Devin Ebanks values Kobe Bryant's mentorship
Everywhere he goes, Devin Ebanks finds Kobe Bryant in his ear.
It goes back to when he sat on the sideline for most of the 2010-11 season, and Bryant pointed out on-court tendencies to the Lakers' rookie. It extends to the Lakers' current training camp where Bryant said he's been "working around the clock" with Ebanks on his game, ranging from working out before practice, encouraging him to create a shot for himself and pulling him aside whenever he makes mistakes. And it goes to where Bryant has publicly touted Ebanks this week for having a chance to elevate his role at both small forward and shooting guard.
Bryant's compliments toward Ebanks go beyond finding someone -- anyone -- to mitigate the losses from the Lakers trading Lamar Odom to Dallas and the Lakers losing Shannon Brown to Phoenix through free agency. Bryant has shown personal investment in Ebanks' development, and the unassuming second-year player readily admits how much it's made a difference.
"It's good to hear from our best player," said Ebanks, who appeared in 20 games his rookie season while averaging 3.1 points and 1.4 rebounds in 5.9 minutes a contest. "It gives me a lot more confidence for me to go out there and do my job. I come out there, play hard and do what I have to do on the court."
In the Lakers' intrasquad scrimmage at USC on Friday, Ebanks provided a glimpse on how he can translate both his off-season work that entailed shooting at least 1,000 shots a day and working out at shooting guard.According to the teams unofficial boxscore, Ebanks scored 12 points, went 4-for-6 from the field, 4-for-4 from the foul line and added two assists and a steal in the 36-minute scrimmage.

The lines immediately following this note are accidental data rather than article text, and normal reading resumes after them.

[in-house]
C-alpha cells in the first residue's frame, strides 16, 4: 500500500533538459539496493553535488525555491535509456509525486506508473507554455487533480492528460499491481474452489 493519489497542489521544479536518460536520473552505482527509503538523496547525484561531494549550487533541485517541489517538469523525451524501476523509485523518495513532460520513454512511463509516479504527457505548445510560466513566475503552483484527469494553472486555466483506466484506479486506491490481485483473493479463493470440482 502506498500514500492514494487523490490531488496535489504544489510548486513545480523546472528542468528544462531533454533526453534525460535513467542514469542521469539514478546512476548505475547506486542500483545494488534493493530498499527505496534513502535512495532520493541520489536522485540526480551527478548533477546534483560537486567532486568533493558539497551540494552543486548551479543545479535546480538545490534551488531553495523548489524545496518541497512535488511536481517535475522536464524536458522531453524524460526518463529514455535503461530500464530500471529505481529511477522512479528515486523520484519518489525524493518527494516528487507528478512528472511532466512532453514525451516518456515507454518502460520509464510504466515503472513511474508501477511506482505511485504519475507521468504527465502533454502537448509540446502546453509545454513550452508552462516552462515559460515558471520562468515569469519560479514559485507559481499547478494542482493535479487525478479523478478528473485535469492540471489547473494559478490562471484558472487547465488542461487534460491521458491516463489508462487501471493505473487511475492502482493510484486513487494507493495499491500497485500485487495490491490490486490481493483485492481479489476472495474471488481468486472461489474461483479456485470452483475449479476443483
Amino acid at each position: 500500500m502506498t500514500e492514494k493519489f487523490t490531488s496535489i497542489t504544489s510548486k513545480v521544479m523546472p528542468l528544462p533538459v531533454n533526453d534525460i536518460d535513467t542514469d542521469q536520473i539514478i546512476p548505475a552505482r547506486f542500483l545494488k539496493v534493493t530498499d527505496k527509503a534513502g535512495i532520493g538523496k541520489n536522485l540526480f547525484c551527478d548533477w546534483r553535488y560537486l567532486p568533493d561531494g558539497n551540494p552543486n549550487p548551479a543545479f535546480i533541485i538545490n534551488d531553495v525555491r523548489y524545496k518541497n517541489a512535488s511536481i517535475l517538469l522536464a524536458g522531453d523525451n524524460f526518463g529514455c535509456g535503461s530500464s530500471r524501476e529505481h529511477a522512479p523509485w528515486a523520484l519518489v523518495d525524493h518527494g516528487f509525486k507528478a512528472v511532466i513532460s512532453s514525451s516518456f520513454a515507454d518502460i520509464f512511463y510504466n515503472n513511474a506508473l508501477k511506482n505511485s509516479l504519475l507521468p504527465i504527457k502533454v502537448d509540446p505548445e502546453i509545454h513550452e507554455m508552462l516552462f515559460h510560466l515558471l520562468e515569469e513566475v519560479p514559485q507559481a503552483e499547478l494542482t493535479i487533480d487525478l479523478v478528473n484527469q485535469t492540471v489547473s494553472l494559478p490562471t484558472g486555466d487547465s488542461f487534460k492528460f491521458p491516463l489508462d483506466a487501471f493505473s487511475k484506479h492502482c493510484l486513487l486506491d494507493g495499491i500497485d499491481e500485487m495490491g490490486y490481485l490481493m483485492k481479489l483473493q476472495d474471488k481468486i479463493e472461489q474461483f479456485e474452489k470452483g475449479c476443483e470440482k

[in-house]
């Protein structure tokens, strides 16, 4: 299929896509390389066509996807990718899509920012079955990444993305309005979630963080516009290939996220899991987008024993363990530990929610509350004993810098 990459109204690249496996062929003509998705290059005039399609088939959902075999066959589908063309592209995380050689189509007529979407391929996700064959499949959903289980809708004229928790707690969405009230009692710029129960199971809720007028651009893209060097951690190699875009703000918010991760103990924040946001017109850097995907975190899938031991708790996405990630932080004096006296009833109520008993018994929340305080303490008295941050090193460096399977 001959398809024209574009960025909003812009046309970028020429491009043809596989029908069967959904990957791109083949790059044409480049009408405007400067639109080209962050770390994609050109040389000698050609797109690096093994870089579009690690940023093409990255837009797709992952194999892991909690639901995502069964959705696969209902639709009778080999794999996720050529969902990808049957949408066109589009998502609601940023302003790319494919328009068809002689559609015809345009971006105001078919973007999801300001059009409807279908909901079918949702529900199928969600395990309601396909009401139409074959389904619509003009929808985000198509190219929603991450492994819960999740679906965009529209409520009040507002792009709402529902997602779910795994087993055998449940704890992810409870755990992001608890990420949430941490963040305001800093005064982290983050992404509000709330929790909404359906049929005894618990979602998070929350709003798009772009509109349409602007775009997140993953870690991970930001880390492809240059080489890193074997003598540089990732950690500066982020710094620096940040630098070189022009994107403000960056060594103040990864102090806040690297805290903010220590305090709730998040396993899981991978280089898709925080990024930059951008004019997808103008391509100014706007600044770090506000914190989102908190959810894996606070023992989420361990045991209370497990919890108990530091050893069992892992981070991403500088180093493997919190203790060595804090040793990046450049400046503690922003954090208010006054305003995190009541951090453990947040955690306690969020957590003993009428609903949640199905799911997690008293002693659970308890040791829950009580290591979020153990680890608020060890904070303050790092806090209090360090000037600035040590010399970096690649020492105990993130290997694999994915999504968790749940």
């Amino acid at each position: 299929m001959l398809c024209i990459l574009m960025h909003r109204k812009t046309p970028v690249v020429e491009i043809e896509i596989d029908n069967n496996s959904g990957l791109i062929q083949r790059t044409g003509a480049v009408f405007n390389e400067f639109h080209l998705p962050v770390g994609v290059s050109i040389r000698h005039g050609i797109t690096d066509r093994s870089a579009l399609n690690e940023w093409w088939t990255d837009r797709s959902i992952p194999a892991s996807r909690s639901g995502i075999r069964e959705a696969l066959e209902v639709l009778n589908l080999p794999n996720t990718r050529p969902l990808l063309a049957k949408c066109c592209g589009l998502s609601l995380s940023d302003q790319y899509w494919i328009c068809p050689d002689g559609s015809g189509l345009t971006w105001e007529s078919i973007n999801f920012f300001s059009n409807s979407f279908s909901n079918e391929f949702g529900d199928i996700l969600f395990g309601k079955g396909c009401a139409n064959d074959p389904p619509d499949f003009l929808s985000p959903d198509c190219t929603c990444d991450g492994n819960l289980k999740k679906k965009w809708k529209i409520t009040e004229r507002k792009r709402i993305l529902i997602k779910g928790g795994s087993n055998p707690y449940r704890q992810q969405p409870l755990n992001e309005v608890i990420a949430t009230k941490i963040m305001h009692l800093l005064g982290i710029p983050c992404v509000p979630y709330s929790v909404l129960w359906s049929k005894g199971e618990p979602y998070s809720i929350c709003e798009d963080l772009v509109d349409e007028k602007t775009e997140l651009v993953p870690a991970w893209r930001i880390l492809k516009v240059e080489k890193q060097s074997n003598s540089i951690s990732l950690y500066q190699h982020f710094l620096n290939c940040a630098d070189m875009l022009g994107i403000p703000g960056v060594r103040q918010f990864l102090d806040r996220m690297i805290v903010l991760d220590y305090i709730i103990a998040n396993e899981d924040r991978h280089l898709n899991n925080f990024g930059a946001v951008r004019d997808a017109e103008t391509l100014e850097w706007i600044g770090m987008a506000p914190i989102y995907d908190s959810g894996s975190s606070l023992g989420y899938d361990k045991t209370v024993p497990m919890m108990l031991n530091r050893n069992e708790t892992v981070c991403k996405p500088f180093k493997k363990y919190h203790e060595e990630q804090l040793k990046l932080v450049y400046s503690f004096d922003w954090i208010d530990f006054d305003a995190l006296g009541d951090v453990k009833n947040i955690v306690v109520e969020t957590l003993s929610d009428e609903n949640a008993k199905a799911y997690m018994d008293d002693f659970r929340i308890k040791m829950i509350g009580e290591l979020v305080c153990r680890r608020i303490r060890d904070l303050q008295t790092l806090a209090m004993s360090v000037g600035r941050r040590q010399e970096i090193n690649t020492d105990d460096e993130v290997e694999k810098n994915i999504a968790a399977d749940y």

His effort also showed how Ebanks has implemented some of Bryant's advice. Some of his baskets appeared eerily similar to what Bryant often shows, albeit with a much higher skillset. Ebanks nailed one shot over Bryant on the baseline. He curled off a screen, penetrated the wing and sunk a catch-and-shoot jumper. He created off the dribble for a pull-up jumper.
"It's great to see him not be afraid, step up and take the right shots," said Lakers Coach Mike Brown, who is considering Ebanks, Matt Barnes and Luke Walton to start at small forward. "I don't think [Ebanks] forced anything. I thought he let it come to him. If he's out there with his starting group, that's what he's going to have to do because I won't call a play for him ... It was evident by his play, you can see why Kobe's excited about Devin."
That excitement even extends to last season. Bryant largely respects players that possess an uncanny work ethic, regardless of skill level. So even when Ebanks faced limited playing time and multiple stints with the Bakersfield Jam, he said Bryant often instructed him to remain patient. "Keep working hard and your time will come," Ebanks recalled Bryant telling him last season.
And though Brown rightfully needs to see how Ebanks' hard work, patience, defensive consistency and a stronger shooting stroke will translate into regular-season games, Ebanks has one significant mentor to credit for even being considered for a starting spot.
"He's been very helpful," Ebanks said of Bryant. "If he sees something, he'll let me know."
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